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Artistic Depiction of Thai Mythology, Part 1

Nark Puggsee
Nark Puggsee
THE MYTHOLOGICAL literature of Thailand provides a wealth of material for creative artists, especially when it comes to strange animals. Much of Thai mythology is derived originally from early Indian Brahminism, the precedent of today's Hinduism. However, the telling and re-telling of the stories for centuries in this country, has given the myths a distinctly Thai character. Most of the mythical animals seen in Thai art or old literature live in the mythical Himapan Forest, which is located high in the Himalayas in the India-Nepal border area. The forest is just below the Buddhist heavens and is invisible to the eyes of mortals, who may not even approach it.

Because these animals only existed in the form of literature, Thai artists have had great fun in translating them into visual art. Using both the names of the creatures and what descriptions do exist as clues, they reveled in the opportunity to translate them into fanciful graphic portrayals. Some bold Thai artists have even gone so far as to create totally new animals for the forest, and then invented their own names for them. Following are some examples of these creative endeavors:

Nark Puggsee - "Nark" is the Thai pronunciation for naga, the snake or serpent-like creature previously described. "Nark Puggsee" could be translated as "snake-bird". One version of the story about the origin of this animal is that it was a creature so powerful that it could transform itself into whatever form it preferred. While in the form of a monk one time, it misbehaved, and was consequently turned partly into a naga, a form it could no longer change. By associating this story with the meaning of "not-monk", there resulted the practice of referring to young men as "nark" on the eve of their ordination into the monkhood.

Nork Puggsin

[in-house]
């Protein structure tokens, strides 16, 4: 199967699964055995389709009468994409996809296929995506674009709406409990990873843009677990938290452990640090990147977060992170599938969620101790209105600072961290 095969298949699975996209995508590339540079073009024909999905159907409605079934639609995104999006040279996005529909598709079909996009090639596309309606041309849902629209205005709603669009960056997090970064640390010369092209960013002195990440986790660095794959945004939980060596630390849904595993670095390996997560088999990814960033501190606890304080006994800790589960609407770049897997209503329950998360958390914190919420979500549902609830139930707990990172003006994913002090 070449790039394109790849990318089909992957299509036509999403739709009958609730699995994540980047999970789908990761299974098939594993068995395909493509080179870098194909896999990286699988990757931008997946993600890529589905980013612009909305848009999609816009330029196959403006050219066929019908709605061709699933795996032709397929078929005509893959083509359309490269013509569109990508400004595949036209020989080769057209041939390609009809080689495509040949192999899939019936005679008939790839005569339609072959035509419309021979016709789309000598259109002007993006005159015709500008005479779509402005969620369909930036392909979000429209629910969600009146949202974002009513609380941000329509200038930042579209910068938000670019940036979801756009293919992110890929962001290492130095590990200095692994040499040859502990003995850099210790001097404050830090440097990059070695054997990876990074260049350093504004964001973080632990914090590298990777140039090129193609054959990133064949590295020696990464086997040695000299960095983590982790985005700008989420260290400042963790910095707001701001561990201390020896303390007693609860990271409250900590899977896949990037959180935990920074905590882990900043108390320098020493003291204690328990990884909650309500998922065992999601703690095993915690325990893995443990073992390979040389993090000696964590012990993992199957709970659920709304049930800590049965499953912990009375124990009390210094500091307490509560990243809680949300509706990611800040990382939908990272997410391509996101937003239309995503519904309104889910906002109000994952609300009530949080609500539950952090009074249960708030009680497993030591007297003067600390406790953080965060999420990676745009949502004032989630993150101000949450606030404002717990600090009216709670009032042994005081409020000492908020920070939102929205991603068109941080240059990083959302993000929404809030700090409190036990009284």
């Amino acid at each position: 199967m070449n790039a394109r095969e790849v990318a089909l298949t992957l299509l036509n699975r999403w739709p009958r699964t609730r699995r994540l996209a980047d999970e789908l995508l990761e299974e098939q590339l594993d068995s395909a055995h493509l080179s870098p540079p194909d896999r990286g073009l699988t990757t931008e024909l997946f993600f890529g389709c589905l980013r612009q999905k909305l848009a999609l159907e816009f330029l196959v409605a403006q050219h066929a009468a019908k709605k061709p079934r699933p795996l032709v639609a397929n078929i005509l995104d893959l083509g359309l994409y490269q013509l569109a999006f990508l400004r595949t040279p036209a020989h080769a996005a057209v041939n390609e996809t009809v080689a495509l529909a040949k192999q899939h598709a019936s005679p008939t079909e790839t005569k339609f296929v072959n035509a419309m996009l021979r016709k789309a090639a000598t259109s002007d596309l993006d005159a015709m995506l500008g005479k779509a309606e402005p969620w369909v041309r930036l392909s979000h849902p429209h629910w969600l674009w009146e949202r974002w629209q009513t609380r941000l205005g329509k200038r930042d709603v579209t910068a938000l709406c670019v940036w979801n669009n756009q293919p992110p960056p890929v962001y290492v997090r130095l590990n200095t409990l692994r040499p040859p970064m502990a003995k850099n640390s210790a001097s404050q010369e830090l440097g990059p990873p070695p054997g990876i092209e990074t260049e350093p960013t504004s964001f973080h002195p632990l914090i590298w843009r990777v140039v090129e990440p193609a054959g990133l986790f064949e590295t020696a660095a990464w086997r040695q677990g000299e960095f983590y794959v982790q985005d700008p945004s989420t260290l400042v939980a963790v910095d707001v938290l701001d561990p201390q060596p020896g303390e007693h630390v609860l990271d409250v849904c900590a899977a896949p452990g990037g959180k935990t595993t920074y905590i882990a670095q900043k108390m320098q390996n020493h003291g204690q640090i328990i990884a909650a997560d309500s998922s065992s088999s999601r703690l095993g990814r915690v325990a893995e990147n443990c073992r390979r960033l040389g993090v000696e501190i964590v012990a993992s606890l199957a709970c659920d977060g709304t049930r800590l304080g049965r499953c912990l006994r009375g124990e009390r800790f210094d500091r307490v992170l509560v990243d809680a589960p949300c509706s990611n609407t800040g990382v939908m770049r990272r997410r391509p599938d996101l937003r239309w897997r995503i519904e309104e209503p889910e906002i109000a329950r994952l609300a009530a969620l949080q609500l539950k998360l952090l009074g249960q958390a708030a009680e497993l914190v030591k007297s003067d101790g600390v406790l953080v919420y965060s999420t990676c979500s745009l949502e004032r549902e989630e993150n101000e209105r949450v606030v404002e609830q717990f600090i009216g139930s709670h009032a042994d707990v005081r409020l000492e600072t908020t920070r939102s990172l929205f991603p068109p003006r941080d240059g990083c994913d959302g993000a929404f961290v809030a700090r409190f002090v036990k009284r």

Nark Puggsin
Nark Puggsin - This creature us quite similar to the Nark Puggsee, except that its body has no human parts. The second word of its name suggests that it is something more than an ordinary bird, more like a "great" bird; one with genuinely strong wings, and some sort of crest. It also has a swan-like lower tail, since it should be as much at home on the water as on the land or in the sky.

Norasee - "Nor" refers to a male being, while "naree" would be female, as shown here. In this context, "see" stands for "singh", a lion or fierce meat-eating animal. The entire name can be translated as a creature who is as fierce a fighter as a lion. The figure may be male or female, and it may have claws or hooves.

Asoora Puggsa - The first word can be translated as "giant". This mythical creature is a non-human being who is an enemy of the gods. His reason is that one of the gods, Pra-Intr, drugged him and threw him out of heaven, to that the gods alone could occupy the place. Every year, when the "kae" flower blooms, Asoora Puggsa thinks again of heaven and fights to return.

Thep Norsingha - This creature appears in many old paintings. Its upper part is human, while the lower part is like an animal, either a deer or a singh (lion), although it always retains a long tail in either case. When the figure is female, the lower part is like a deer, when it is sometimes called :"Upsoraseeha".

Panorn
Panorn
Panorn Maruek - This mythical creature is said to have begun simply as a monkey, but the passage of time and the re-telling of stories gradually changed him into what you see here. The female version of this animal has the name: "Panorn Maruekkee". The linguistic origins of the second word in its name suggest a deer like creature native to the forest or jungle. Sometimes it is drawn with lion-like claws, although its upper body still retains the original monkey form

Pranorn Puggsa - "Pranorn" means monkey, and "Puggsa" means bird, and this illustration shows a creature which is half monkey and half bird. The upper monkey half is richly attired and carries mangoes in one hand and rose-apples in the other. It has a long monkey tail, but with a bird's plumage just beneath it

These magical combinations of ancient myths and literature with the creative inclinations of the artists, have resulted in a marvelous assortment of creatures which characterize that special blend of mythology and realism which is such an important part of the art of Thailand.

See related articles (Thai Mythology in Pictures):


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